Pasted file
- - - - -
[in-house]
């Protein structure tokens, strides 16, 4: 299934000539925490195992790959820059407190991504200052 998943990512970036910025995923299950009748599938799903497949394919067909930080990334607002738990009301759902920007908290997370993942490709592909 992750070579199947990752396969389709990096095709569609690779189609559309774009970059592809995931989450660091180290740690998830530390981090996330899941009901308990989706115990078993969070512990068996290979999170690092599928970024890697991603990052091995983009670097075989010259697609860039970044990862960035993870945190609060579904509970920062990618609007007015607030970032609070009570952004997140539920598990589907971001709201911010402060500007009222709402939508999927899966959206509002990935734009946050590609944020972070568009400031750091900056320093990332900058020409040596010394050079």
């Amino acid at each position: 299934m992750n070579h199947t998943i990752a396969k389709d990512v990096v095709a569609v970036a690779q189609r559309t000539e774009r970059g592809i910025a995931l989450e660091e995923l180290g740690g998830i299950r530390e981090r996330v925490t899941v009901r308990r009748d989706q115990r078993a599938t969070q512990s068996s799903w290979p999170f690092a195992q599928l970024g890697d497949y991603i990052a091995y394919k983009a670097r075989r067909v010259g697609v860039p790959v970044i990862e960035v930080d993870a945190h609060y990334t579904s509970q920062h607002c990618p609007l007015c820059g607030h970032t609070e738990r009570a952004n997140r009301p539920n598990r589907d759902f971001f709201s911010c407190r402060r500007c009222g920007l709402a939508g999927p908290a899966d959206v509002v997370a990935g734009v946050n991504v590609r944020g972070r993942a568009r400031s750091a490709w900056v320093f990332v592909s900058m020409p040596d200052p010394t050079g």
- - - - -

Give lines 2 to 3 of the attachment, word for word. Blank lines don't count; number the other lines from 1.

């Protein structure tokens, strides 16, 4: 299934000539925490195992790959820059407190991504200052 998943990512970036910025995923299950009748599938799903497949394919067909930080990334607002738990009301759902920007908290997370993942490709592909 992750070579199947990752396969389709990096095709569609690779189609559309774009970059592809995931989450660091180290740690998830530390981090996330899941009901308990989706115990078993969070512990068996290979999170690092599928970024890697991603990052091995983009670097075989010259697609860039970044990862960035993870945190609060579904509970920062990618609007007015607030970032609070009570952004997140539920598990589907971001709201911010402060500007009222709402939508999927899966959206509002990935734009946050590609944020972070568009400031750091900056320093990332900058020409040596010394050079």
């Amino acid at each position: 299934m992750n070579h199947t998943i990752a396969k389709d990512v990096v095709a569609v970036a690779q189609r559309t000539e774009r970059g592809i910025a995931l989450e660091e995923l180290g740690g998830i299950r530390e981090r996330v925490t899941v009901r308990r009748d989706q115990r078993a599938t969070q512990s068996s799903w290979p999170f690092a195992q599928l970024g890697d497949y991603i990052a091995y394919k983009a670097r075989r067909v010259g697609v860039p790959v970044i990862e960035v930080d993870a945190h609060y990334t579904s509970q920062h607002c990618p609007l007015c820059g607030h970032t609070e738990r009570a952004n997140r009301p539920n598990r589907d759902f971001f709201s911010c407190r402060r500007c009222g920007l709402a939508g999927p908290a899966d959206v509002v997370a990935g734009v946050n991504v590609r944020g972070r993942a568009r400031s750091a490709w900056v320093f990332v592909s900058m020409p040596d200052p010394t050079g």